Published by the British Government here
UK Members of Parliament have this week joined their Malawian counterparts to urge more young parliamentarians to engage in wildlife conservation issues.
The delegation were visiting Malawi from the UK as part of a training programme on issues-based campaigning and youth engagement, organised by the Commonwealth Parliamentary Association, which also included a wildlife conservation briefing hosted by the Lilongwe Wildlife Trust and the Malawi Parliamentary Conservation Caucus (MPCC).
Hon. Alex Major, MPCC co-chair and MP for Kasungu West, said, “So many factors, from human health and agriculture to our water and energy supplies, rely on the protection and sustainable use of our natural resources. It is ultimately one of the greatest challenges we face, and we as opinion leaders and representatives of our constituencies need to ensure conservation is prioritised.” He added, “We hope that more young parliamentarians join the MPCC with a view to become tomorrow’s conservation ambassadors.”
The MPCC was launched on in August 2015 by His Excellency the President, Prof Arthur Peter Mutharika, as a multiparty coalition of MPs committed to conservation and natural resource-based economic growth. Participation is open to any member of parliament, with over 40 members from all represented parties. Work has included support for both amendments to the Environment Bill the National Parks & Wildlife Act, both of which are expected to be tabled in Parliament next month.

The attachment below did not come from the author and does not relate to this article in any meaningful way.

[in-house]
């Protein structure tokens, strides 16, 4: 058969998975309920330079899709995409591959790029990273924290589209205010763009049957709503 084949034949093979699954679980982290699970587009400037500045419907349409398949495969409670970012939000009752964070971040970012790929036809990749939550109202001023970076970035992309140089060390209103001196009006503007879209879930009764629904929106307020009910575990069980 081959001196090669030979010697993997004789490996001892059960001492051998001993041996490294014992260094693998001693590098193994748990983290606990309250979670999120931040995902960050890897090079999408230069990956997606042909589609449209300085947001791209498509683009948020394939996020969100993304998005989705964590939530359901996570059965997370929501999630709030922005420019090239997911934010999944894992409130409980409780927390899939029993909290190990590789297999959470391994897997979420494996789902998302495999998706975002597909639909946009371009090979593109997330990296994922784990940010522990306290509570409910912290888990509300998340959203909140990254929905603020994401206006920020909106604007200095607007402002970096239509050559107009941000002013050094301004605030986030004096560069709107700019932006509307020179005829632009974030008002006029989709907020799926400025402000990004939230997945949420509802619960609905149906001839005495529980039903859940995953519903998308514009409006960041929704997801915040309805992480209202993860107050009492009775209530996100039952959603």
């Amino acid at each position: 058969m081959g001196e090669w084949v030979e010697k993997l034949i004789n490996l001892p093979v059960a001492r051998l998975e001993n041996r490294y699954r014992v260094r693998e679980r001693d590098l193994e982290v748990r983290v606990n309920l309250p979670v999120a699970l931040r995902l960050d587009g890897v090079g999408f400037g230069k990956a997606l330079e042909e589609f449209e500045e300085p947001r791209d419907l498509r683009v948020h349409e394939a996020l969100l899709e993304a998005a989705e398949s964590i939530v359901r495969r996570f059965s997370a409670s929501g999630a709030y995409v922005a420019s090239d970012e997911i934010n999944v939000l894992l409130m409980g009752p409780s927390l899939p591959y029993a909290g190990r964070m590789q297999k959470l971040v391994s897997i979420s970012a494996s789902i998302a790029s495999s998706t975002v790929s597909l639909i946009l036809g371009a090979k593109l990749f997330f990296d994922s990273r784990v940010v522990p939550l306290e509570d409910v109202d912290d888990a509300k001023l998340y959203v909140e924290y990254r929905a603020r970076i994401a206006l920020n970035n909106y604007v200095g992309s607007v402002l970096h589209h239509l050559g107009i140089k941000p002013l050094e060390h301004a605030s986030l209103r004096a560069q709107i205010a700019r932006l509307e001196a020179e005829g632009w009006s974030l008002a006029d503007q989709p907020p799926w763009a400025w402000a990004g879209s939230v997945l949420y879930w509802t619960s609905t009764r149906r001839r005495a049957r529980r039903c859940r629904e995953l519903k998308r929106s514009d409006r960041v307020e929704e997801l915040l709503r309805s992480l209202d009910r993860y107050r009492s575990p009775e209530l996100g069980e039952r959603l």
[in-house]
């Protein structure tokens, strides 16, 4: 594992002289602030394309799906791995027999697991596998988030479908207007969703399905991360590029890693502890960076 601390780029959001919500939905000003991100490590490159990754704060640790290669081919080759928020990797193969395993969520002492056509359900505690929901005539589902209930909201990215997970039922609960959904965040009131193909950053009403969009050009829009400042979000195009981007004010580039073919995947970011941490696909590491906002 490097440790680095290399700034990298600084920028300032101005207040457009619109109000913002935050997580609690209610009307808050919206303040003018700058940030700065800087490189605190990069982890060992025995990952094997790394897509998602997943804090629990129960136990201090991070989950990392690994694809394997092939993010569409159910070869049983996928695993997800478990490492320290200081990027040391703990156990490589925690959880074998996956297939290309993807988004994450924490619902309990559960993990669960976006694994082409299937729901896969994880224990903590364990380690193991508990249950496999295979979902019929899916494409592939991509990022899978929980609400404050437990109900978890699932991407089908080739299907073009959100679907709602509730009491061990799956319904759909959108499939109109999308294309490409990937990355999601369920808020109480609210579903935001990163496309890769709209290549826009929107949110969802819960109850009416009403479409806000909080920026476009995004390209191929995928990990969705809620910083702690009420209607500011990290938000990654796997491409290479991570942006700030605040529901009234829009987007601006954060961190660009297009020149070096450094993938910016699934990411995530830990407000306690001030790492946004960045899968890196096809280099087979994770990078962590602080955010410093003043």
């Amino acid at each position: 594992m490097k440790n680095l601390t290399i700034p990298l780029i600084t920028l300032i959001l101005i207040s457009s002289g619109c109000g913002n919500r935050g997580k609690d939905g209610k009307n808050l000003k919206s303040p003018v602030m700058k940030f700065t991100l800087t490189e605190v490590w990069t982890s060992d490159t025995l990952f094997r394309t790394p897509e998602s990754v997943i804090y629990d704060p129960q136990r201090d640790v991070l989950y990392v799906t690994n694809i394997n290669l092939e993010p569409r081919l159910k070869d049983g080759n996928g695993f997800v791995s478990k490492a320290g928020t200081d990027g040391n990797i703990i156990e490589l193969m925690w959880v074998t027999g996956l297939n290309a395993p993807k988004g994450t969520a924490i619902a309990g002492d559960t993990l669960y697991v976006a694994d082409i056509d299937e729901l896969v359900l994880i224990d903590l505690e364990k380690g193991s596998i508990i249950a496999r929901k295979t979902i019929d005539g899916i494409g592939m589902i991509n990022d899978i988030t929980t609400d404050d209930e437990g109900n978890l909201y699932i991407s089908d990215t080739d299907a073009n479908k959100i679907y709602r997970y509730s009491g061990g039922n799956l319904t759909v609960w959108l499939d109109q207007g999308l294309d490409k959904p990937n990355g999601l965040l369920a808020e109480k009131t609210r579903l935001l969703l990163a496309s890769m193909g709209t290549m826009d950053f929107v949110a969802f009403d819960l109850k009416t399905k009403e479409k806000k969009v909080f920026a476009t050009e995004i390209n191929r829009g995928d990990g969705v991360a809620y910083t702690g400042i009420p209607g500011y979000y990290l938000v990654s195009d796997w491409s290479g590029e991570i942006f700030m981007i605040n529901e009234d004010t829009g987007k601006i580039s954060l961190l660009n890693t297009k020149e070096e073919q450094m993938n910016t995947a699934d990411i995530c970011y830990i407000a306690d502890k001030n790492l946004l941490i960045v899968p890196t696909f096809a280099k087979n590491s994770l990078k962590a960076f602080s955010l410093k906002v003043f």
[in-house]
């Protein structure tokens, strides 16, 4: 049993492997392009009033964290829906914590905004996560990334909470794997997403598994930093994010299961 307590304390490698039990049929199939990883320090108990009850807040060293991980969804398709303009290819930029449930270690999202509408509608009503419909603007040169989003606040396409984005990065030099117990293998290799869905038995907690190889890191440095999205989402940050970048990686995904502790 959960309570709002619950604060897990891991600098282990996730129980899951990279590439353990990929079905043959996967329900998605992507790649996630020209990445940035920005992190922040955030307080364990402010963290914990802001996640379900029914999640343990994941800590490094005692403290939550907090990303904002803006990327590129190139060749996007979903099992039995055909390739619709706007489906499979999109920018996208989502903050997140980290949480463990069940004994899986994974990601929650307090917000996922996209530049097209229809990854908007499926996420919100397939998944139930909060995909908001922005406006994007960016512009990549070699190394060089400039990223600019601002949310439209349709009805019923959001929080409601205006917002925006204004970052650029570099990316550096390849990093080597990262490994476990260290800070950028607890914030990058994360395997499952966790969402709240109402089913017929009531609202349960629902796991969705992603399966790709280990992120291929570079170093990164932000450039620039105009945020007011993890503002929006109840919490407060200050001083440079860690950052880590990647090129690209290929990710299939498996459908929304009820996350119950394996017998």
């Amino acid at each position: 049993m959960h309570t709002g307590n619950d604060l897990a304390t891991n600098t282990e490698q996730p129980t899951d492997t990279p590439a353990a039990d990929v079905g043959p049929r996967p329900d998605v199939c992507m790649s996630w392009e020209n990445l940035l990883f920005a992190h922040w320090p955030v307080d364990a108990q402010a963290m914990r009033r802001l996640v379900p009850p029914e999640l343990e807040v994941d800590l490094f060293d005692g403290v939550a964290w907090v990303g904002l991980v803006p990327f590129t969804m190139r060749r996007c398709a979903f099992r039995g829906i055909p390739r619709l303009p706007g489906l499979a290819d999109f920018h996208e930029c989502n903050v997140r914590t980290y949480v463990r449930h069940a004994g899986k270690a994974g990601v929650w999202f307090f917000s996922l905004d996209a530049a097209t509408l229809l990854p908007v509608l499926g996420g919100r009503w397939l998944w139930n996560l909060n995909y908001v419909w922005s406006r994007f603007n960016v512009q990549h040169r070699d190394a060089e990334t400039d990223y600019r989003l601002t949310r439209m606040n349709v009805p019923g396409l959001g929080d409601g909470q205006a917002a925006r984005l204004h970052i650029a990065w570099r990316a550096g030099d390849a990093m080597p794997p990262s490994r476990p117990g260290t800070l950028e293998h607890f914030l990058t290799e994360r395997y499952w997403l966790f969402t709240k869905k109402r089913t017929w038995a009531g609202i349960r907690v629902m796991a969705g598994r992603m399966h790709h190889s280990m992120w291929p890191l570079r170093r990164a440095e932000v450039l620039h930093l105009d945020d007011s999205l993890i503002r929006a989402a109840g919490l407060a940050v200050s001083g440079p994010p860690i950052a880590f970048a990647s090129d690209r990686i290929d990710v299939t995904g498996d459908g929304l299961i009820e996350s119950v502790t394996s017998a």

Speaking on behalf of the UK delegation, Olive Colvile, Conservative MP for Plymouth, Sutton & Devonport, said, “It is really very encouraging to hear how members of different parties are coming together to tackle pressing conservation issues with the bigger picture in mind, especially when it comes to wildlife crime. “Our visit to Malawi has focused on strengthening capacity and the engagement of youth through the National Assembly, and we wholeheartedly encourage that young parliamentarians to join the MPCC as a platform for learning and action.”
Colville added, “We also learnt a great deal about the progressive work that Malawi government and its NGO partners are embarking in the fight against illegal wildlife trade, and we look forward to following news on this in the coming months.”
Lilongwe Wildlife Trust’s Executive Director, Jonathan Vaughan, said, “We are strong advocates for the work of the MPCC, and we would like to thank the visiting UK Members of Parliament for their interest in and support for wildlife conservation in Malawi”.
Malawi Government has responded with several initiatives including the country’s first specialised multi-agency Wildlife Crime Investigations Unit, with funds provided through the British Government’s DFID Challenge Fund via Lilongwe Wildlife Trust and IFAW. 60 arrests for wildlife trafficking have been made since June, 16 of whom have been sent to prison for up to 14 years. The Amendment Bill for the National Parks and Wildlife Act is expected to come to Parliament in November which will further strengthen penalties and act as a deterrent for would-be wildlife criminals.
Malawi was recently named as a ‘country of primary concern’ for its role as a major transit hub in the illegal ivory trade in a recent report published by TRAFFIC and ETIS (Elephant Trade Information System), alongside Togo, Malaysia and Singapore.